The COVID-19 pandemic is one of the biggest global challenges of the last 50 years. The unprecedented global health crisis has caused significant economic challenges for both businesses and consumers. Technology and science is at the forefront of the medical response to combat the virus.
Outside of the medical sector, the social distancing measures and lockdown restrictions have also accelerated a general market trend of digital innovation and digitalisation in society that many are calling the ‘new normal’. Technology is enabling organisations to function in response to extreme circumstances. A prime example of this is the uptake of personalised collaboration technology, which has empowered employees as remote workers and kept the economy running through virtual workspaces.
With the high street closed, there has also been a huge consumer migration to online marketplaces. Here, channels for digital communication and digital payment have become extremely important and a variety of interwoven technology facilitates customers seamlessly paying for products and services online.
Trusting the technology
Why did 2020 see such a boom in ideas and innovation? In many respects, the external influence of the lockdown restrictions over the last 12 months presented businesses and consumers with a once-in-a-lifetime opportunity to experiment with digital offerings and experiences.
Back in 2019, we often saw a degree of resistance to change from some users who preferred traditional technology offerings and working methods. However, the stringent constraints brought on by the global crisis resulted in users having little choice but to migrate to a broad range of technologies and acquire confidence in them; this trust in the technology was necessary to continue their lives both at work and at home.
Users quickly learned first-hand the advantages of interactive digital solutions, such as efficiency and connectivity. From a business perspective, selling add-on features like shared video messaging, data analytics and interactive communities also offered a way for providers to recoup fees when there may have been a dip in the overall consumer confidence in the economy.
The COVID-19 crisis has altered the course of growth for many organisations. This has required bold decisions to be made by both governments and in boardrooms.
The overall effect is undoubtedly a general market shift where businesses are embracing a vision for connected digital services across their organisation and users are more receptive to participating in the digital marketplace.
To capitalise on this, technology suppliers are seizing the opportunity and changing the status quo by offering a variety of personalised cloud based products, apps and digital connectivity services.
Naturally, the uptake of already commercially available digital services to address the current circumstances has been the primary beneficiary to date. However, we also expect more profound innovation and disruption to take hold as the need to make up lost ground becomes important for post-COVID planning.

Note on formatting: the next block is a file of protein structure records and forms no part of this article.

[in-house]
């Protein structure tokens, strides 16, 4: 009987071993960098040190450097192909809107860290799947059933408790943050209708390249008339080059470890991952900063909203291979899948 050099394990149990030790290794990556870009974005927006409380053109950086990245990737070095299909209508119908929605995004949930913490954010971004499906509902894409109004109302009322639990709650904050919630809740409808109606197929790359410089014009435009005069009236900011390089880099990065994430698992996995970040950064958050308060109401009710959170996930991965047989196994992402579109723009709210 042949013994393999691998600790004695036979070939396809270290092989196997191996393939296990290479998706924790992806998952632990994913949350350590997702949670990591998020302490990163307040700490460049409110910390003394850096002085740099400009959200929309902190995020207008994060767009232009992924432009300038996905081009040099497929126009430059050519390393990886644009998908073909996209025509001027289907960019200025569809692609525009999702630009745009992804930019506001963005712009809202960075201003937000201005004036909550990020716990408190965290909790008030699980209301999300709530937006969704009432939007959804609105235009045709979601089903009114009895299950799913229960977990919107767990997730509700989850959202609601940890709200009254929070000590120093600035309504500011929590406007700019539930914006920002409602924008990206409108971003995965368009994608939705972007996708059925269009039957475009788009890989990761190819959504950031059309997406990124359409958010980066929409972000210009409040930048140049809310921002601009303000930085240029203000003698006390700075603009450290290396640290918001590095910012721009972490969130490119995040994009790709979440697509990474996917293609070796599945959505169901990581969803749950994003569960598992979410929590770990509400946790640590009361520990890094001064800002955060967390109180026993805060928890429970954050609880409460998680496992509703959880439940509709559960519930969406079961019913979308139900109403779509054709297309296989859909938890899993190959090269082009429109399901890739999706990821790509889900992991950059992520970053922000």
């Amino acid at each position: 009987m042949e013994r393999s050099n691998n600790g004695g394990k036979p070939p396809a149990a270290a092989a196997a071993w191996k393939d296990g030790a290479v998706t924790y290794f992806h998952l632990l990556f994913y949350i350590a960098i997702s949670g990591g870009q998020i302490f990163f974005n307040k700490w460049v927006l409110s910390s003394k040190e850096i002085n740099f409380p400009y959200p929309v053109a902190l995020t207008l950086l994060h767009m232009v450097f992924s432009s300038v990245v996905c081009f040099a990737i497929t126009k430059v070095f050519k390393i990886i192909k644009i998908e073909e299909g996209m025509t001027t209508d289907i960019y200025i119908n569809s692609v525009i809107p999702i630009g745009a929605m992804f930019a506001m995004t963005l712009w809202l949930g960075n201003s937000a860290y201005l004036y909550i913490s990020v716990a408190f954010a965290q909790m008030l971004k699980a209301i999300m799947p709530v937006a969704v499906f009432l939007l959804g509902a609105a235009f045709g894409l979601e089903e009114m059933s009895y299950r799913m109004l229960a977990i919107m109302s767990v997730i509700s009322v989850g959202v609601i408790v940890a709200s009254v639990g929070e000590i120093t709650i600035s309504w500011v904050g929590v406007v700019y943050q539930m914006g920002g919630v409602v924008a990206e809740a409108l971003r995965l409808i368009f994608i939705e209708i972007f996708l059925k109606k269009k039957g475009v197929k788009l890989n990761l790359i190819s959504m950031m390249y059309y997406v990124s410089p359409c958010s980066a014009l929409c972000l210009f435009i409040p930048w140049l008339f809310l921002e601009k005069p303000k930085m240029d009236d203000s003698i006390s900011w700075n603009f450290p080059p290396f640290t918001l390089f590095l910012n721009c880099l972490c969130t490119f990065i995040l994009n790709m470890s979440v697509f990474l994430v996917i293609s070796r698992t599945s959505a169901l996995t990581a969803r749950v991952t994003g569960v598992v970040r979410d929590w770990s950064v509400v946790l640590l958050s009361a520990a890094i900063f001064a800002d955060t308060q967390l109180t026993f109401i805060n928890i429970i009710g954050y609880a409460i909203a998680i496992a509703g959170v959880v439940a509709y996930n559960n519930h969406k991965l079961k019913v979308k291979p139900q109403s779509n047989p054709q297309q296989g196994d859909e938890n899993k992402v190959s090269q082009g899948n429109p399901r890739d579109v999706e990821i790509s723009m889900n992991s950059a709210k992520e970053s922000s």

These factors, coupled with game changers like automation, artificial intelligence and blockchain, are disrupting the old state of play and things are expected to move rapidly from here.
These technologies offer many benefits, including growth and value creation, and demand is soaring. But they also present important challenges like data protection, cyber-security and third party compliance, which organisations need to keep on top of.
In addition, COVID-19 may be a catalyst for change, but legislative reform in the technology sector is making compliance a moving target. For example, we expect to see a raft of new technology focussed European regulations and guidelines over the next 24 months. As regulatory responsibilities become more complex, organisations need a well-defined legal strategy to help realise their digital ambitions.
For organisations looking to capitalise on the recent rush of innovation, pursuing a digital mindset in 2021 presents strategic challenges and also requires flexibility and structural alignment. To derive optimum value, organisations need to prepare and implement their own digital readiness plan that balances risk and reward.
The future is digital
While it is difficult to predict the long term effects of the current crisis or when it will end, it is clear that society’s reliance on shared technology and innovative digital services is here to stay. Even as we hope to transition back to normal life, the pace of change and digital investment is likely to continue as the economy rebounds over the next 12 months. We may even see technology that was used to battle COVID-19 being repurposed and turning out to be just as useful in everyday life.
Even before the onset of the pandemic, digitisation was leading to an evolving operating environment for businesses and consumers. The fight against COVID-19 has, in many ways, accelerated the adoption of new technology and crystallised the opportunities available for change.